How appropriate that this ode to an ambitious, amiable shyster featured future First Lady Pat Nixon as an extra. Incredibly, THE GREAT ZIEGFELD, three hours of lumpy, overcooked pudding, took Best Picture at the 1936 Oscars. But then, the film is big, and it's an ode to lavish
showmanship--what better pat on the back could Hollywood give itself?
The details of the whitewashed story aren't worth dwelling on in detail. Flo (Powell) begins as a sideshow barker and eventually becomes Broadway impresario extraordinaire. Along the way he marries temperamental actress-singer Anna Held (Rainer) but their oh-so-turbulent relationship just doesn't
make it. He later weds actress Billie Burke (Loy) and, after enduring his darkest hours, stuns Broadway with four simultaneous hits.
Oddly enough, the film does have enough thrust to keep rigor mortis from setting in. Powell can't give his shallow role much depth beyond a consideration of Ziegfeld's incredible ambition and ego, but he does give it energy and rascally charm. Loy would have been foolish to copy the inimitable
twittering of Billie Burke and wisely she doesn't try. What she's left with are a new hair color, uxorial devotion and relatively little footage.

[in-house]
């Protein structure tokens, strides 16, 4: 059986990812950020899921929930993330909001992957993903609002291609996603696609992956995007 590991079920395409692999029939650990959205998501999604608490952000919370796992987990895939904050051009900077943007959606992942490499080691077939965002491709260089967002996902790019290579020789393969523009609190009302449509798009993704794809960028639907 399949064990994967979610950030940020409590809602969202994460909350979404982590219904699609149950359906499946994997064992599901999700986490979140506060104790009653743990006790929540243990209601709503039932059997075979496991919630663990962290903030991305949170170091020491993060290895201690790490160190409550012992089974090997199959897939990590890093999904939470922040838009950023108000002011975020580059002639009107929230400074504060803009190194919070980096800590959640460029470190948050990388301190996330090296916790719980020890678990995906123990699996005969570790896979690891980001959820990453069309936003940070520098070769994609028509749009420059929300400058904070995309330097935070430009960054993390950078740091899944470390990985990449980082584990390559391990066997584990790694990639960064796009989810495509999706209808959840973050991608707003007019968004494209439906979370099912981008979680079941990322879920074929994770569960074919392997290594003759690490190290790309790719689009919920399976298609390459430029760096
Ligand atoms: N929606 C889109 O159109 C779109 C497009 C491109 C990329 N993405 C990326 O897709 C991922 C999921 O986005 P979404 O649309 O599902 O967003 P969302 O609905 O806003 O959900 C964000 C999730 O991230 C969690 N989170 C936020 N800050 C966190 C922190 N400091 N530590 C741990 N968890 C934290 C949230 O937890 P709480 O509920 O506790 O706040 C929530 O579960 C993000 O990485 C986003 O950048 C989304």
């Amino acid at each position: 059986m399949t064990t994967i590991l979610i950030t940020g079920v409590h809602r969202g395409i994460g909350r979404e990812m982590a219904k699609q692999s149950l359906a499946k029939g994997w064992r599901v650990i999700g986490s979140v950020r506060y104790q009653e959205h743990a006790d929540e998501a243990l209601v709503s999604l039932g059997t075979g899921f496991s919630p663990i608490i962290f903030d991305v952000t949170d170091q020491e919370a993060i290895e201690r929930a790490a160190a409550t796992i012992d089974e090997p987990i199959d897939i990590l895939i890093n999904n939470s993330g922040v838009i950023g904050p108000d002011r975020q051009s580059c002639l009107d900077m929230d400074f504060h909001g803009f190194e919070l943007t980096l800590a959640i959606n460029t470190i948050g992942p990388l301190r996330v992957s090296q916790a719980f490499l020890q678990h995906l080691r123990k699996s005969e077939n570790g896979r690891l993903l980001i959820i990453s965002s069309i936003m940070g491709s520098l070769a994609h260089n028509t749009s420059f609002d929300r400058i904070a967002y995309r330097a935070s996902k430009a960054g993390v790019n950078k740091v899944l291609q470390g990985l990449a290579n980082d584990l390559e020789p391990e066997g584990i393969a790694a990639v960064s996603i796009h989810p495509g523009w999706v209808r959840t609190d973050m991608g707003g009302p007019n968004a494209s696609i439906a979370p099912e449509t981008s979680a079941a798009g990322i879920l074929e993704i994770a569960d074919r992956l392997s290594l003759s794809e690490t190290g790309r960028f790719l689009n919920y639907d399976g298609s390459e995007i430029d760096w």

The latter applies to Rainer as well, though we mind that less. She does have a delicate appeal onstage and also in the "legendary" telephone scene in which Anna, still in love, calls Flo to congratulate him on his second marriage. Still, Rainer's fluttery performance did not deserve an Oscar for
Best Actress and today stands as a glass menagerie relic just waiting to be dropped on the floor. Ray Bolger adds a few delightful moments, but a pre-WIZARD OF OZ Frank Morgan is way overboard and Fanny Brice is ditched right in the middle of singing "My Man"!! What can you do with a movie like
this? Surrender, I guess.
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- Rating: NR
- Review: How appropriate that this ode to an ambitious, amiable shyster featured future First Lady Pat Nixon as an extra. Incredibly, THE GREAT ZIEGFELD, three hours of lumpy, overcooked pudding, took Best Picture at the 1936 Oscars. But then, the film is big, and… (more)